by Jamie A. Hughes
On summer afternoons, as the sun goes down and the sky turns periwinkle, my husband and I like to sit on the back porch to read and enjoy the soothing white noise of chirping cicadas and tweeting birds. But toward the end of July, those noises are overtaken by the sound of the nearby high school marching band practicing a new show. Sometimes, we recognize a trending pop song, something from a Broadway musical, or the latest treacly concoction from Disney—but more often, the music is an unfamiliar geography of sound for us to savor.
“Do you ever miss it? Being in band, I mean?” he asked one night as we listened to the band run the same sixteen measures of “Shakedown”—the Bob Seger tune featured in Beverly Hills Cop II—over and over again. (Oh yes, the 80s are back, and I’m not quite sure how to feel about it.) I have to admit that some small part of me does miss marching, even though I haven’t stepped on a field in nearly twenty years.
I miss mastering the difficult tunes, memorizing drill, and pushing myself to do both even more perfectly with each passing run. I miss the camaraderie and the thrill of feeling a show come together. We talked about our favorite moments in the Blazin’ Brigade, the college marching band where we met in 1997. But somewhere in all the reminiscing, reality crept in. We remembered standing for hours with the hot Georgia sun beating down on us. Sweating in heavy uniforms. Enduring bug bites and busted lips and leg cramps. And all of the sudden, sitting on the porch with a cold drink in hand listening to a marching band felt like the better end of the deal.
Wayne and I are both in our 40s now, and though we’re hardly senior citizens, we both recognize that marching band is a young person’s pursuit. Still, we still get a kick out of going to football games on Friday nights and sitting in the stands. Having been on the field for so many years, concerned only with playing the notes and hitting our marks in each formation, we never really got the chance to sit back and watch it all happen. From a higher vantage point, we can experience something we love in a new way, and though some part of me aches to be down there, watching it is also delightful.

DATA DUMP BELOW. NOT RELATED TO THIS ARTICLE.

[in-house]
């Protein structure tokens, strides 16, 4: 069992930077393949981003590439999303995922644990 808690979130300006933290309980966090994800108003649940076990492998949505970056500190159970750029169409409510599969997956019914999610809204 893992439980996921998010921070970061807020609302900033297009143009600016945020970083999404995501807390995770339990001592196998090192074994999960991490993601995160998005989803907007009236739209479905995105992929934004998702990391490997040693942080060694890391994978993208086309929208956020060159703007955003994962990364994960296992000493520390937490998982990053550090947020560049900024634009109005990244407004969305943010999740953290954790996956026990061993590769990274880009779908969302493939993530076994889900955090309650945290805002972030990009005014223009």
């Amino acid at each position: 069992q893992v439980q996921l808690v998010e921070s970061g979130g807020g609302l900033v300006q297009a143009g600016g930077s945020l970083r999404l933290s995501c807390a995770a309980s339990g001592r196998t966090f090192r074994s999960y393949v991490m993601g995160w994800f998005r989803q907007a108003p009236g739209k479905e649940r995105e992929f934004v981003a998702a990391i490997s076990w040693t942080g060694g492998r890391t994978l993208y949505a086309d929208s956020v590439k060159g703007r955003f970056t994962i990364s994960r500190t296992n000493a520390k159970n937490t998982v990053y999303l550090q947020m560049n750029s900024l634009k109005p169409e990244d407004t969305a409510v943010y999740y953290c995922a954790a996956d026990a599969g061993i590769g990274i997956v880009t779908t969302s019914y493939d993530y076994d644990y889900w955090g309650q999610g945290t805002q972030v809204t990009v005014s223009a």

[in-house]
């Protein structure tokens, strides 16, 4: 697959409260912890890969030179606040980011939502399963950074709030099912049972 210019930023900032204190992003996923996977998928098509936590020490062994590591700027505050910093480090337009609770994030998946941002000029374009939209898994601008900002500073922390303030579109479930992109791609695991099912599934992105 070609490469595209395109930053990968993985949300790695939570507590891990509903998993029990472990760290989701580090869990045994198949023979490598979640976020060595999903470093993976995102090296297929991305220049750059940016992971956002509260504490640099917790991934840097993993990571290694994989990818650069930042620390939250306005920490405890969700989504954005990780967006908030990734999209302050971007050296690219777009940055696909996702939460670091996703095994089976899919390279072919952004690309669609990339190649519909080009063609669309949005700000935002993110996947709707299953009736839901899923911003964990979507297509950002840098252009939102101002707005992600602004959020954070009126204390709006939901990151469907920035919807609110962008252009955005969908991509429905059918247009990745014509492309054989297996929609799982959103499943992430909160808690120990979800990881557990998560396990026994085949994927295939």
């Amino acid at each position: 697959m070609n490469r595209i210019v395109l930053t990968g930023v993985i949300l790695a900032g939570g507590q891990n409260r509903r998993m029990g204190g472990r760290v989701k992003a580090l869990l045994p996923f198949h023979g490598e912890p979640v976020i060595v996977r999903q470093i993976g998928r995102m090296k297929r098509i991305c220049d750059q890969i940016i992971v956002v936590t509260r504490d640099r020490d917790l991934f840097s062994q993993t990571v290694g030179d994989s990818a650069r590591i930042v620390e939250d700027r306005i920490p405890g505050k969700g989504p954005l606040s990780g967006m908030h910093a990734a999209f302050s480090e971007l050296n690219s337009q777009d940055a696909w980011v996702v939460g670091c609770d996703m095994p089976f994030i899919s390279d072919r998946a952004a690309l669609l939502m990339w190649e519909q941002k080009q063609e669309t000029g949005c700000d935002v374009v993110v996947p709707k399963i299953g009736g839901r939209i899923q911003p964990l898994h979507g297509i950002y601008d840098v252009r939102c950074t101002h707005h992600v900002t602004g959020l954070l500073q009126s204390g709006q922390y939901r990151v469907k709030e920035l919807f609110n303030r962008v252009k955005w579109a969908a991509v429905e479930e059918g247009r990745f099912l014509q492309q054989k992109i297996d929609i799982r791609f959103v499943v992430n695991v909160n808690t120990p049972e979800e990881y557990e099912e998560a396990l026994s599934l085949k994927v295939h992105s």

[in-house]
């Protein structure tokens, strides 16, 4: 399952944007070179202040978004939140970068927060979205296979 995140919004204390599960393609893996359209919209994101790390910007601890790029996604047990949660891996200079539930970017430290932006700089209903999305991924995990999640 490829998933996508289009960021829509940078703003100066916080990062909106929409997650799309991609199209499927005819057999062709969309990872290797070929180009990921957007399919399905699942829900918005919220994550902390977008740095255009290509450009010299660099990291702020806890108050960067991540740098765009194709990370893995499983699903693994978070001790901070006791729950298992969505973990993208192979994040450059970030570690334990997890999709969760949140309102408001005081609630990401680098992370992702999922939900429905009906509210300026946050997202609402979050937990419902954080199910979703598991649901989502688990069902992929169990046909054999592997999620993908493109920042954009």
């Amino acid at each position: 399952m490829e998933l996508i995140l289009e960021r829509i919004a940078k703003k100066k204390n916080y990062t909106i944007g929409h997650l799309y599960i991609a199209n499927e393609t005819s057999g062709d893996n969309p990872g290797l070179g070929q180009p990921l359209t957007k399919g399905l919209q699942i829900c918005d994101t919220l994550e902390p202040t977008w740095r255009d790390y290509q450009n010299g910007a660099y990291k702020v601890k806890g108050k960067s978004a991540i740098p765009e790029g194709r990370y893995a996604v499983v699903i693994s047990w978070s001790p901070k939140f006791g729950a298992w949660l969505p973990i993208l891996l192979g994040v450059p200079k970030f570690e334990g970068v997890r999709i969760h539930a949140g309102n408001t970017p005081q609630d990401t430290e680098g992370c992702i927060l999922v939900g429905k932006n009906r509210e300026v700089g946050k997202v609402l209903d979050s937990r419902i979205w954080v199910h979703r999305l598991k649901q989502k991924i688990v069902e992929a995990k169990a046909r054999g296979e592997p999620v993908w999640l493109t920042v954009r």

Our culture tells us to dread aging, to fight it with this exercise or that diet or these pills. We fear being weak and left behind, and so we bemoan our aching joints and the fact that we have to put our phones on a selfie stick to read the screen. But worrying about our age is about as stupid as trying to punch the ocean. No, we can’t do challenging physical things that once came easily, but we get a pretty rad gift with each passing decade too—a truer perspective, a fuller and more thorough understanding of ourselves and our place in the world. We forty-plus folks have learned to number our days and gained a heart of wisdom (Ps. 90:12).
For instance, in 1996, I watched the opening and closing ceremonies of the Olympic games in Atlanta. It was amazing to see the marching band work on an unlined field to create the well-known interlocking rings and other compilcated patterns, all while playing “Bugler’s Fanfare” and “Olympic Fanfare and Theme” written by the great John Williams. Like a true band nerd, I taped both shows to watch them on repeat and study the patterns, trying to see how each flowed to the next. Eventually, I got it all sussed; however, I was ignorant of a greater design at work. One of the 360 people on that field—a tall, blonde, and rather dishy trombone player to be precise—was my future husband. We would meet on the verdant field in front of West Hall one year later.
But God knew. At that moment, as always, he was orchestrating something so much greater than I ever imagined. That’s the best part about getting older—being able to look back over longer swaths of time and see how his righteous right hand was (and is) at work. It’s a continual source of jaw-dropping amazement to me, a perpetual reason for gratitude.
Unlike my perspective, though it continues to develop and sharpen with each passing year, his has always been perfect. Thankfully, the day is coming when I will fully understand, and I am looking forward to it, yearning for it in a way the twenty-year-old version of myself could never fathom. “For now we see in a mirror dimly,” the apostle Paul tells us, “but then face to face. Now I know in part; then I shall know fully, even as I have been fully known” (1 Cor. 13:12). All my golden yesterdays tarnish when compared to that glorious moment, and I can’t quite make myself pine for the past knowing that it’s in my future.
Jamie A. Hughes is the managing editor of In Touch Magazine in Atlanta, Georgia. She has written for Christianity Today, CT Women, Ink & Letters, You Are Here Stories, Fathom Magazine, Comment Magazine, and Restoration Living. Follow her on Twitter or read more on her blog.